When did HIV jump from chimps to humans?

7 Oct

This week we read a paper published in Science in 2000 that attempted to estimate the date associated with the most recent common ancestor of the M group of HIV-1. This is of interest because it is likely that the jump of the virus from chimps to humans happened around the same time. The main conclusion of the paper is that HIV likely jumped to humans in the first half of the 20th century, long before the HIV epidemic was noticed.

Just after we read it, a new paper came out in Science about the same topic (link), so maybe we’ll read that too!

Here is some of the homework done by the students in my class.

Graphical Abstract

Slide1

Bradley Bowser

Summarize the paper using only the 1000 most common words of the English language

The paper wanted to understand the beginning and age of a type[1] of bad thing[1] that causes people to be sick[2]. They did this by using strong computers to guess the age of the last family group of the bad thing[1]. The paper believes that the bad thing[1] can be followed back all the way to the US sad time[3]. The paper didn’t find out how the bad thing[1] jumped from animal[4] to person. Some people thought that the bad thing started to cause people to be sick because some doctors used animals[5] carrying the bad thing[1] when they worked to help sick people. However, the paper found that the bad thing[1] that causes people to be sick was present before doctors worked to help sick people.

  1. HIV-1 group M
  2. AIDS
  3. First half of the 20th century (around US depression era)
  4. Primate (Chimpanzee)
  5. Chimpanzee kidney cell cultures, which some believe were used in polio vaccine stocks administered in Africa between 1957-1960

Eduardo Lujan

Who are the authors of the paper?

The first author, Bette Korber, is a current laboratory fellow and former staff scientist in the Theoretical Biology and Biophysics group at Los Alamos National Laboratory where she started in 1990. She received her PhD in immunology from Caltech, and did her first postdoc in retrovirology at Harvard before heading to New Mexico. She has been incredibly prolific, often appearing on > 10 papers/year, and the vast majority of her best-cited papers are related to HIV and its concomitant immunological responses as well as vaccine development.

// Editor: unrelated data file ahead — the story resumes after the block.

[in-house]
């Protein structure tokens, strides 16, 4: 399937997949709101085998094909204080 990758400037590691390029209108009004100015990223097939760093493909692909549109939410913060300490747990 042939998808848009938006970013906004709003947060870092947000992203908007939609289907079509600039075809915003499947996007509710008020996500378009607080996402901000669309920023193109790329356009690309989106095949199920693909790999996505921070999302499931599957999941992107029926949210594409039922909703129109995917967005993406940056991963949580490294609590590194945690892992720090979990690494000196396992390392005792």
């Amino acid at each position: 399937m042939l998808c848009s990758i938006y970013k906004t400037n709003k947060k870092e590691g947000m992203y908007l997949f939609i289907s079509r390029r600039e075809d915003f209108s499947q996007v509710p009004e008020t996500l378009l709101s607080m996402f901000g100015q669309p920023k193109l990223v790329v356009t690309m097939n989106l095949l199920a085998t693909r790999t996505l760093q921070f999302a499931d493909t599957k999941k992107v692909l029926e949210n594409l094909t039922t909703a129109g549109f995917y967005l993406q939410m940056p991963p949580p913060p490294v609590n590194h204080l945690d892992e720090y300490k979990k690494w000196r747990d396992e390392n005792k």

The last author is Tanmoy Bhattacharya, a PhD physicist who did his doctoral work at the Tata Institute of Fundamental Research in Mumbai before ultimately landing at Los Alamos National Laboratory in the early 1990s as a postdoc and now staff scientist. Also, as of 2006, a professor at the Santa Fe Institute, his research interests are diverse, including investigations of phenomena related to quantum field theory, hadronic physics, and – importantly for this paper – large scale computation as applied to phylogenetics. Many of his most recent papers, in fact, are within the realm of phylogenetic analysis, although he has maintained a hand in physics throughout his publication history.

Graham Larue

Write two tweets about the paper

PeterTweets

Peter Manzo 

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2 Responses to “When did HIV jump from chimps to humans?”

Trackbacks/Pingbacks

  1. A reading seminar where every student reads, writes and contributes to the discussion in class | Being A Better Scientist - January 16, 2015

    […] English language turned out to be very hard, but some of the students did a great job (see here and here). The graphical abstract was also hard for some students, but others liked it just because it was […]

  2. 15 papers on contemporary evolution in human viruses | Being A Better Scientist - June 1, 2015

    […] outbreak), here (Dengue), here (Ebola), here (HIV in court), here (doing my own homework), here (the origin of HIV), here (on bad small things) and here (Hep […]

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